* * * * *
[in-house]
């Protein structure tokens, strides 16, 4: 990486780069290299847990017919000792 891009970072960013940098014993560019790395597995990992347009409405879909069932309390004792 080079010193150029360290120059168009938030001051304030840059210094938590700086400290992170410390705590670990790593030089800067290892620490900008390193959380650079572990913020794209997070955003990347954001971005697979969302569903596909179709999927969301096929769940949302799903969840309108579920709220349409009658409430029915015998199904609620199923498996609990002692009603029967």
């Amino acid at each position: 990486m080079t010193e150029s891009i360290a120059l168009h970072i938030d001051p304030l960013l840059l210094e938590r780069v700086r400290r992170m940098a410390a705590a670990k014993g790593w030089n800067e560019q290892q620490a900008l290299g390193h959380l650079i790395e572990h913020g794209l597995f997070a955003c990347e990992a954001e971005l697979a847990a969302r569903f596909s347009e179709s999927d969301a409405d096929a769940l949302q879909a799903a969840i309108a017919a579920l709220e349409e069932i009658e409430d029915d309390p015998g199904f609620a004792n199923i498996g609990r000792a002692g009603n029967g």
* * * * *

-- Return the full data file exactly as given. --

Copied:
[in-house]
């Protein structure tokens, strides 16, 4: 990486780069290299847990017919000792 891009970072960013940098014993560019790395597995990992347009409405879909069932309390004792 080079010193150029360290120059168009938030001051304030840059210094938590700086400290992170410390705590670990790593030089800067290892620490900008390193959380650079572990913020794209997070955003990347954001971005697979969302569903596909179709999927969301096929769940949302799903969840309108579920709220349409009658409430029915015998199904609620199923498996609990002692009603029967």
């Amino acid at each position: 990486m080079t010193e150029s891009i360290a120059l168009h970072i938030d001051p304030l960013l840059l210094e938590r780069v700086r400290r992170m940098a410390a705590a670990k014993g790593w030089n800067e560019q290892q620490a900008l290299g390193h959380l650079i790395e572990h913020g794209l597995f997070a955003c990347e990992a954001e971005l697979a847990a969302r569903f596909s347009e179709s999927d969301a409405d096929a769940l949302q879909a799903a969840i309108a017919a579920l709220e349409e069932i009658e409430d029915d309390p015998g199904f609620a004792n199923i498996g609990r000792a002692g009603n029967g």